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Re: Publication of specifications as HTML5

From: Leif Halvard Silli <xn--mlform-iua@xn--mlform-iua.no>
Date: Tue, 23 Aug 2011 01:05:53 +0200
To: Aryeh Gregor <ayg@aryeh.name>
Cc: Ian Jacobs <ij@w3.org>, David Carlisle <davidc@nag.co.uk>, Richard Ishida <ishida@w3.org>, Karl Dubost <karl+w3c@la-grange.net>, Doug Schepers <schepers@w3.org>, Spec Prod <spec-prod@w3.org>, Philippe Le Hegaret <plh@w3.org>
Message-ID: <20110823010553601520.f839a12b@xn--mlform-iua.no>
Aryeh Gregor, Sun, 21 Aug 2011 19:12:36 -0400:
> On Fri, Aug 19, 2011 at 2:11 PM, Leif Halvard Silli wrote:
>
>> Can't see that this rules out 'application/xhtml+xml' - on the contrary.
> 
> I'm not ruling anything out.  All I'm saying is it should be fine for
> W3C specifications to be non-well-formed HTML5, served as text/html.

Btw, the HTML4 spec - does it close all its <p> elements etc ?

> If some editors or Working Groups want their specifications to be in
> other formats, that's fine too, as long as they're some type of
> standard(s-track) HTML and can be processed by a sufficiently broad
> range of user agents.  If the SVG WG were to decide that they want to
> include inline SVG in examples in their spec and serve it as
> application/xhtml+xml or text/html depending on UA to get the broadest
> possible support, I think that's fine.  But that doesn't mean anyone
> else needs to serve a well-formed spec to browsers.

Not so famiiliar with the pub rules. But it seems it would be smart to 
define the required format (by which I mean elements) first. And then 
to define how to make that format broadly accessible. If the purpose of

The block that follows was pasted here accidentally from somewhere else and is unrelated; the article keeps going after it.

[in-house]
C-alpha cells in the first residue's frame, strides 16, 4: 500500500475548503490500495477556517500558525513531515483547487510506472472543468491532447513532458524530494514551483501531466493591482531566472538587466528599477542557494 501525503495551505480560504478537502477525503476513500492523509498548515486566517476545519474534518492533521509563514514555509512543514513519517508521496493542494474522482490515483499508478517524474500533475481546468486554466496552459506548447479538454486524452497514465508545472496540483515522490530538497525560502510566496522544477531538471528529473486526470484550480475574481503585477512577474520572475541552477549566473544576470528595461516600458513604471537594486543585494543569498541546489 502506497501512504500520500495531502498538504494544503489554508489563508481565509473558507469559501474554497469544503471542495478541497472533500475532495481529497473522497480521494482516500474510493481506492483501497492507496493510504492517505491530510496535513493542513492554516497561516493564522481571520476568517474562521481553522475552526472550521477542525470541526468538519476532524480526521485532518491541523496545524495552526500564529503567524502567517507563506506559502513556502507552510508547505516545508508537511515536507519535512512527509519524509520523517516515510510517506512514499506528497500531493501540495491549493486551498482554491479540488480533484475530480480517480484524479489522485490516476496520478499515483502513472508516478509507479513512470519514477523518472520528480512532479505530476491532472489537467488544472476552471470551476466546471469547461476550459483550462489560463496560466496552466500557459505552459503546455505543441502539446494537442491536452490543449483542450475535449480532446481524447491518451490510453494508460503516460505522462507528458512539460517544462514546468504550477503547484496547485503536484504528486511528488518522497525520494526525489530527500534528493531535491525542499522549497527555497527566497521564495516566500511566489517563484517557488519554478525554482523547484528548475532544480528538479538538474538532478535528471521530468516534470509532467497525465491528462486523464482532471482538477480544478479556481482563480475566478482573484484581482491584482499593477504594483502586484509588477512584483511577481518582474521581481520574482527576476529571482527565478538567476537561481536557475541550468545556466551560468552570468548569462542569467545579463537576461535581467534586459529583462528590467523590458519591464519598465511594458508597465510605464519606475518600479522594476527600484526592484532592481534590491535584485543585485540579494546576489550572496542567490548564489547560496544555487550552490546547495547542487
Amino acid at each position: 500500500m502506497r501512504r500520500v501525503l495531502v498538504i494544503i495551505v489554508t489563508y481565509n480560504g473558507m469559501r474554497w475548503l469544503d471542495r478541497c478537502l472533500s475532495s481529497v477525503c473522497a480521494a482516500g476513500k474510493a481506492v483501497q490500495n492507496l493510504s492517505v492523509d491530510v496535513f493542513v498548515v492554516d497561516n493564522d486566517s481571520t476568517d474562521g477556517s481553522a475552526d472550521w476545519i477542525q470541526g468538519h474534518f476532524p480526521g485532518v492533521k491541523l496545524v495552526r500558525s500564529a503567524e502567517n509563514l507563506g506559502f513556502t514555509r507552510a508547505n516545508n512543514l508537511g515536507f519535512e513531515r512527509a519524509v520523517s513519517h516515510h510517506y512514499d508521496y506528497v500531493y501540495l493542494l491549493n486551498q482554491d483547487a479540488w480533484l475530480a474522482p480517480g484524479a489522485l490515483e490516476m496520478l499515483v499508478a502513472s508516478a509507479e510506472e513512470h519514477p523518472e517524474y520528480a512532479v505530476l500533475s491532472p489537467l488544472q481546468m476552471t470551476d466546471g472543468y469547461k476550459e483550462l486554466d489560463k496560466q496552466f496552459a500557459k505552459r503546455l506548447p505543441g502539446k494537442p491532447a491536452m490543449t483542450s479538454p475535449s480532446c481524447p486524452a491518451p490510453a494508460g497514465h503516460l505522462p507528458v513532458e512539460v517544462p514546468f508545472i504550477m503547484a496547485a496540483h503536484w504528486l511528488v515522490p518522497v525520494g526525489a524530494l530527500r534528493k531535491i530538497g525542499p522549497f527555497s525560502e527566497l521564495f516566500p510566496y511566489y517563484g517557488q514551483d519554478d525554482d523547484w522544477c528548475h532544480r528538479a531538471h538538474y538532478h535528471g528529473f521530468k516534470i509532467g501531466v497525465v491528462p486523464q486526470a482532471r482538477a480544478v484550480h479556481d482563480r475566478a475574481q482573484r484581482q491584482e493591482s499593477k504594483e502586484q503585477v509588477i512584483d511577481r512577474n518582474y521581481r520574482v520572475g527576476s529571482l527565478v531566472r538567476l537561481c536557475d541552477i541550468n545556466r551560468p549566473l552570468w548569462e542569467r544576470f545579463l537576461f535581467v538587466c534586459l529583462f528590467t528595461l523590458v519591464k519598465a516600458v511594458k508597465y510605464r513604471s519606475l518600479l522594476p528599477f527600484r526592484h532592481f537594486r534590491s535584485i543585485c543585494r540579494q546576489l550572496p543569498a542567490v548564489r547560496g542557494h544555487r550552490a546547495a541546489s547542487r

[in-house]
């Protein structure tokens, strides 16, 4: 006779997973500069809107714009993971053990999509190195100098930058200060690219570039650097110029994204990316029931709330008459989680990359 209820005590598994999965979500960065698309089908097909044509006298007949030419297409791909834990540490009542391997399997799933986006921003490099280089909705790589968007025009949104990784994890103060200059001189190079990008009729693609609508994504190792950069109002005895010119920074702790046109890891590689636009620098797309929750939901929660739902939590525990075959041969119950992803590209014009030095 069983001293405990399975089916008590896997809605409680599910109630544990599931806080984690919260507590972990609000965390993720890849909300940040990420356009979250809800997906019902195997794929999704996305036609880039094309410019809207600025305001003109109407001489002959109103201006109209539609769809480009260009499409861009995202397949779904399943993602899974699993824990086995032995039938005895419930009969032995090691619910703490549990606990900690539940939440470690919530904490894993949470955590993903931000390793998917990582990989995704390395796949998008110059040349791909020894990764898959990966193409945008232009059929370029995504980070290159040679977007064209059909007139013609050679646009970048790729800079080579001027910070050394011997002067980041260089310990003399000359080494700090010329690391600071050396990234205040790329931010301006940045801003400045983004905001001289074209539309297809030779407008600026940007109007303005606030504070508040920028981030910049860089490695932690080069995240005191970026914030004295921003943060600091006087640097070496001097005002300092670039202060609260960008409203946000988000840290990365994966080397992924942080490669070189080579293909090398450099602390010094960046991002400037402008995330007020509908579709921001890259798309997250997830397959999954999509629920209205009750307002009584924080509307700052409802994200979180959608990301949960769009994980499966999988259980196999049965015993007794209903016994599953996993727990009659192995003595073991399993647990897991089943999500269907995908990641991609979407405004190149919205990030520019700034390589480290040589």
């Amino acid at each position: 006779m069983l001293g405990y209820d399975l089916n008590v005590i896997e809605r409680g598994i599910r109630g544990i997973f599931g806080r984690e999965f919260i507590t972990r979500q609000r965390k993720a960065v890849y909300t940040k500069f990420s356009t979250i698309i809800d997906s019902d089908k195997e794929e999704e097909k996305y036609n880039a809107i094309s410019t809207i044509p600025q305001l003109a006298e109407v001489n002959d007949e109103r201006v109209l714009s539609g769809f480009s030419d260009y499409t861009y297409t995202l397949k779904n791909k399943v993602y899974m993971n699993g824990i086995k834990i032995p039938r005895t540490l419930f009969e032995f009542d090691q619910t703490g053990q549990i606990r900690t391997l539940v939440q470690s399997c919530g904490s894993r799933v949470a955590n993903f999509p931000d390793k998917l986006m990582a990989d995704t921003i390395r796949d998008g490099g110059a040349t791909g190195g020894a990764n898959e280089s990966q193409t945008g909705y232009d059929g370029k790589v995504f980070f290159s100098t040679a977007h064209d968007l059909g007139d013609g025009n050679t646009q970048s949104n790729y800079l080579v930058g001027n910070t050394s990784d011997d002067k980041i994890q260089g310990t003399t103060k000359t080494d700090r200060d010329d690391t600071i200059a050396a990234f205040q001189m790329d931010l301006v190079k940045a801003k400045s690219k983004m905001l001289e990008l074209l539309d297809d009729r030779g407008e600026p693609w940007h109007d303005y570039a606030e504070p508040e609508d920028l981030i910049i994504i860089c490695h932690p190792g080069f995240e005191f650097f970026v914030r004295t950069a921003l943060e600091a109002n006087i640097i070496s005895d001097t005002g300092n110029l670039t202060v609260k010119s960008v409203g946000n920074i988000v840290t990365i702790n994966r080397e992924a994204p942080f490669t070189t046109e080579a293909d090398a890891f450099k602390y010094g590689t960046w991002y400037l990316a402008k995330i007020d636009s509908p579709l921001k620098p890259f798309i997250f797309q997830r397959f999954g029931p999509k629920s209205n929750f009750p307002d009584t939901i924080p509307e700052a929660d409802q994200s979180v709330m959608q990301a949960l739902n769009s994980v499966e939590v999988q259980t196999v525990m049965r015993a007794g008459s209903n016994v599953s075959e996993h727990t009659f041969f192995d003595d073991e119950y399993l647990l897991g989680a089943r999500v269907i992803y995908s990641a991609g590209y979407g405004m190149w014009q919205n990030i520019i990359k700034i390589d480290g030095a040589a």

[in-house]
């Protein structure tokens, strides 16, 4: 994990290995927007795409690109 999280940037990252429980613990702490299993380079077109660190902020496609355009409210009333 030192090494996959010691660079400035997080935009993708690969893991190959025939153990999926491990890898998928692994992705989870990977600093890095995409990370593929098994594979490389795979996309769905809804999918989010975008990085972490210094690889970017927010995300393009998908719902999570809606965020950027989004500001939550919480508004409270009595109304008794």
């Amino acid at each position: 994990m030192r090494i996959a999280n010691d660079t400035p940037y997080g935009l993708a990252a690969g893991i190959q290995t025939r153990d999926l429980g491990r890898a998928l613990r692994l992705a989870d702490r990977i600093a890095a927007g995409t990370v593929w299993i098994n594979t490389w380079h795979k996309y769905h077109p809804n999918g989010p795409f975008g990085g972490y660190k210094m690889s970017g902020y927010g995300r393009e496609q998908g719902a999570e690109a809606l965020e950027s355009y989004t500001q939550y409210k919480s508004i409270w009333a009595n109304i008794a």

permitting HTML5 markup is only related to the use of the HTML5 
doctype, to the better (hopefully) definitions of the old features - 
but not to allow any new elements or foreign content, then 
application/xhtml+xml would not be necessary for any browser.
 
>> CDATA is not permitted in polyglot markup. [*] '<' is also not
>> permitted. The '&' is also not permitted, so <script>&lt;</script>
>> naturally is unpermitted. Web browsers that support XHTML shows a fatal
>> error if included, so it is easy to discover.

(Correction: specificly '<script>&lt;</script>' does not cause a fatal 
error ...)

> What this means is that you can't have any inline scripts or styles
> that include left angle brackets or ampersands.  That's a pretty big
> restriction.

In your previous reply, you said we """should not be talking about 
polyglot unless we *really* mean polyglot,
rather than just "let's make a text/html-to-XML converter 
available".""" etc. Did you by that mean to suggest that things like 
<script>/*<![CDATA[*/</*]]>*/</script> ought to become permitted in 
Polyglot Markup (and thus in HTMl5 proper too)? or did you simply, both 
then and now, mean to point out the difficulties? FWIW, polyglot markup 
is not 100% DOM-equal - such a thing would not be possible without 
forbidding e.g. xml:lang="". So one could, in principle rule that the 
DOM difference is acceptable ... Is that what you meant?

>  You can often work around it, like by using JS or CSS
> escapes, but it's not something you can handle automatically.

One would then, I guess, have to define a polyglot script escape 
mechanism?
-- 
Leif H Silli
Received on Monday, 22 August 2011 23:06:37 GMT

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